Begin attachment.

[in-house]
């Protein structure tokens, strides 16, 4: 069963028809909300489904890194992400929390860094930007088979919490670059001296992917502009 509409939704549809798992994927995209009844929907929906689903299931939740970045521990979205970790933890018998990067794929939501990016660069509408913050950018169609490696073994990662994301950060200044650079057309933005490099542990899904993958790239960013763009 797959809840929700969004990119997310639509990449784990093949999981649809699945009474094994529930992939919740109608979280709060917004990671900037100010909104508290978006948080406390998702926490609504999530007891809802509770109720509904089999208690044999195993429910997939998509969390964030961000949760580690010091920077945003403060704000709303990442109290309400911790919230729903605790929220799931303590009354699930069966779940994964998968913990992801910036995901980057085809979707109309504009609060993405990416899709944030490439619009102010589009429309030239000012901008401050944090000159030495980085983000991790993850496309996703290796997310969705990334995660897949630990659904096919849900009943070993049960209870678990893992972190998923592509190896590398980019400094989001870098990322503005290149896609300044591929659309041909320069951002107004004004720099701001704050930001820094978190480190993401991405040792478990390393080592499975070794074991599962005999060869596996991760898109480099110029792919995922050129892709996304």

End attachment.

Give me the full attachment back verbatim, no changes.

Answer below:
[in-house]
């Protein structure tokens, strides 16, 4: 069963028809909300489904890194992400929390860094930007088979919490670059001296992917502009 509409939704549809798992994927995209009844929907929906689903299931939740970045521990979205970790933890018998990067794929939501990016660069509408913050950018169609490696073994990662994301950060200044650079057309933005490099542990899904993958790239960013763009 797959809840929700969004990119997310639509990449784990093949999981649809699945009474094994529930992939919740109608979280709060917004990671900037100010909104508290978006948080406390998702926490609504999530007891809802509770109720509904089999208690044999195993429910997939998509969390964030961000949760580690010091920077945003403060704000709303990442109290309400911790919230729903605790929220799931303590009354699930069966779940994964998968913990992801910036995901980057085809979707109309504009609060993405990416899709944030490439619009102010589009429309030239000012901008401050944090000159030495980085983000991790993850496309996703290796997310969705990334995660897949630990659904096919849900009943070993049960209870678990893992972190998923592509190896590398980019400094989001870098990322503005290149896609300044591929659309041909320069951002107004004004720099701001704050930001820094978190480190993401991405040792478990390393080592499975070794074991599962005999060869596996991760898109480099110029792919995922050129892709996304």